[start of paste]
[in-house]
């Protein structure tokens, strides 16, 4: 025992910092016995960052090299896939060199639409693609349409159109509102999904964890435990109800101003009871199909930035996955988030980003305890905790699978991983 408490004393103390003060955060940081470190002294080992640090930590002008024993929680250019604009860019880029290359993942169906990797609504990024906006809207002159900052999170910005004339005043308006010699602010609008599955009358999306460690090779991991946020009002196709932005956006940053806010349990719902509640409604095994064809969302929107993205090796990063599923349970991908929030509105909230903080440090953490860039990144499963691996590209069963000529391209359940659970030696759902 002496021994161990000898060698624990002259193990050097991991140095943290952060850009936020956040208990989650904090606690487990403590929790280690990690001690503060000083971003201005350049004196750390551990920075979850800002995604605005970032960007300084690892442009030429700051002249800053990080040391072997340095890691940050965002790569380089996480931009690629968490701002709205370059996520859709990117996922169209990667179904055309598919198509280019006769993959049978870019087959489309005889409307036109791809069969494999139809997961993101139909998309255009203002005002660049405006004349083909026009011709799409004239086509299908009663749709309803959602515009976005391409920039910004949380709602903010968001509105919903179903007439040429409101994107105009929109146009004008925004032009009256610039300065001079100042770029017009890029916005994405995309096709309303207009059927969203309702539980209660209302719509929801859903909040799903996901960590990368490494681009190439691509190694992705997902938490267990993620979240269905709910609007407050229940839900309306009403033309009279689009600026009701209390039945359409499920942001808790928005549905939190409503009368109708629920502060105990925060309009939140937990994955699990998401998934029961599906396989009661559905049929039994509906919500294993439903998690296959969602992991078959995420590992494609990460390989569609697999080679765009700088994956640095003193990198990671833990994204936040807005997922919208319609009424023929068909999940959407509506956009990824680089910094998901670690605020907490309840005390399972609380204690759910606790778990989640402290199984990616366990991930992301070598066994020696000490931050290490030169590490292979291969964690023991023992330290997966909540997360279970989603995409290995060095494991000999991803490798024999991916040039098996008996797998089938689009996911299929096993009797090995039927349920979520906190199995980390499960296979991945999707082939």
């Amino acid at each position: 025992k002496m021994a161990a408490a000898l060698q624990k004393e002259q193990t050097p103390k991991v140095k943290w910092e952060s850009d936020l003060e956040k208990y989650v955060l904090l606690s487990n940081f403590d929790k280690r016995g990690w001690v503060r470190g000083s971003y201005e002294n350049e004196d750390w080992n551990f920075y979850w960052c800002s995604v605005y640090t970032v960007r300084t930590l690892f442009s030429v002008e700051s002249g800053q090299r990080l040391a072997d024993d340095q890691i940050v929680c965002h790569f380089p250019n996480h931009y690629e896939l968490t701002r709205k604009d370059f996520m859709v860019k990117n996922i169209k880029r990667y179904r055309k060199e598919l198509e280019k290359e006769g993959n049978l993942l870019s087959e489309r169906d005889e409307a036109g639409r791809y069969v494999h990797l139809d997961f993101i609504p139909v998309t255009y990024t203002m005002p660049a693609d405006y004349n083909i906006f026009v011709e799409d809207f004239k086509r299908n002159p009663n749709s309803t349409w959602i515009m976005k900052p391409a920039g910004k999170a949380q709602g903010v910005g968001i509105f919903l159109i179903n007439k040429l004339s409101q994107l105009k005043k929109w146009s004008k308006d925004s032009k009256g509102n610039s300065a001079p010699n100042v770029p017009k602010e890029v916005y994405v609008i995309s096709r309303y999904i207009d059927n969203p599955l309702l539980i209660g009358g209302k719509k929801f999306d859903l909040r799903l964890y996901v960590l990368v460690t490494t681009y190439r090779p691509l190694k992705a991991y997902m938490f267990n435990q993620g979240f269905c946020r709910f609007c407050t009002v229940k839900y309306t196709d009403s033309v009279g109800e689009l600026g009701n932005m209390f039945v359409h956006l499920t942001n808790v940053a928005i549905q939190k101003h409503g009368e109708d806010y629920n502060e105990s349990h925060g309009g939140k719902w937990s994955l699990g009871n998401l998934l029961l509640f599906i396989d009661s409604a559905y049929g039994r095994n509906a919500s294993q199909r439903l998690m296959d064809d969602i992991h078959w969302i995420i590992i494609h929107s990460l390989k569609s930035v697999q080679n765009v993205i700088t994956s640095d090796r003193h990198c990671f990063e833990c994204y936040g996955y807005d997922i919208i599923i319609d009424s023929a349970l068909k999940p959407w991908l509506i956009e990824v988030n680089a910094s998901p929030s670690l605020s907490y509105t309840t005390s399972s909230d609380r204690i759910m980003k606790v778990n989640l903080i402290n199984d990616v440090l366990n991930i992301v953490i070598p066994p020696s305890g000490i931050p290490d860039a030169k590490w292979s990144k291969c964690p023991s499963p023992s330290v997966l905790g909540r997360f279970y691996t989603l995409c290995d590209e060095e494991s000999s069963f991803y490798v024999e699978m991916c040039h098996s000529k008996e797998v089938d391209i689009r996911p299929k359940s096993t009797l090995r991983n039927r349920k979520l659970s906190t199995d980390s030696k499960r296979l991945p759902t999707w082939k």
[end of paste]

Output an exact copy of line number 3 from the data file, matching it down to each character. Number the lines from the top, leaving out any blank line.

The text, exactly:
């Amino acid at each position: 025992k002496m021994a161990a408490a000898l060698q624990k004393e002259q193990t050097p103390k991991v140095k943290w910092e952060s850009d936020l003060e956040k208990y989650v955060l904090l606690s487990n940081f403590d929790k280690r016995g990690w001690v503060r470190g000083s971003y201005e002294n350049e004196d750390w080992n551990f920075y979850w960052c800002s995604v605005y640090t970032v960007r300084t930590l690892f442009s030429v002008e700051s002249g800053q090299r990080l040391a072997d024993d340095q890691i940050v929680c965002h790569f380089p250019n996480h931009y690629e896939l968490t701002r709205k604009d370059f996520m859709v860019k990117n996922i169209k880029r990667y179904r055309k060199e598919l198509e280019k290359e006769g993959n049978l993942l870019s087959e489309r169906d005889e409307a036109g639409r791809y069969v494999h990797l139809d997961f993101i609504p139909v998309t255009y990024t203002m005002p660049a693609d405006y004349n083909i906006f026009v011709e799409d809207f004239k086509r299908n002159p009663n749709s309803t349409w959602i515009m976005k900052p391409a920039g910004k999170a949380q709602g903010v910005g968001i509105f919903l159109i179903n007439k040429l004339s409101q994107l105009k005043k929109w146009s004008k308006d925004s032009k009256g509102n610039s300065a001079p010699n100042v770029p017009k602010e890029v916005y994405v609008i995309s096709r309303y999904i207009d059927n969203p599955l309702l539980i209660g009358g209302k719509k929801f999306d859903l909040r799903l964890y996901v960590l990368v460690t490494t681009y190439r090779p691509l190694k992705a991991y997902m938490f267990n435990q993620g979240f269905c946020r709910f609007c407050t009002v229940k839900y309306t196709d009403s033309v009279g109800e689009l600026g009701n932005m209390f039945v359409h956006l499920t942001n808790v940053a928005i549905q939190k101003h409503g009368e109708d806010y629920n502060e105990s349990h925060g309009g939140k719902w937990s994955l699990g009871n998401l998934l029961l509640f599906i396989d009661s409604a559905y049929g039994r095994n509906a919500s294993q199909r439903l998690m296959d064809d969602i992991h078959w969302i995420i590992i494609h929107s990460l390989k569609s930035v697999q080679n765009v993205i700088t994956s640095d090796r003193h990198c990671f990063e833990c994204y936040g996955y807005d997922i919208i599923i319609d009424s023929a349970l068909k999940p959407w991908l509506i956009e990824v988030n680089a910094s998901p929030s670690l605020s907490y509105t309840t005390s399972s909230d609380r204690i759910m980003k606790v778990n989640l903080i402290n199984d990616v440090l366990n991930i992301v953490i070598p066994p020696s305890g000490i931050p290490d860039a030169k590490w292979s990144k291969c964690p023991s499963p023992s330290v997966l905790g909540r997360f279970y691996t989603l995409c290995d590209e060095e494991s000999s069963f991803y490798v024999e699978m991916c040039h098996s000529k008996e797998v089938d391209i689009r996911p299929k359940s096993t009797l090995r991983n039927r349920k979520l659970s906190t199995d980390s030696k499960r296979l991945p759902t999707w082939k």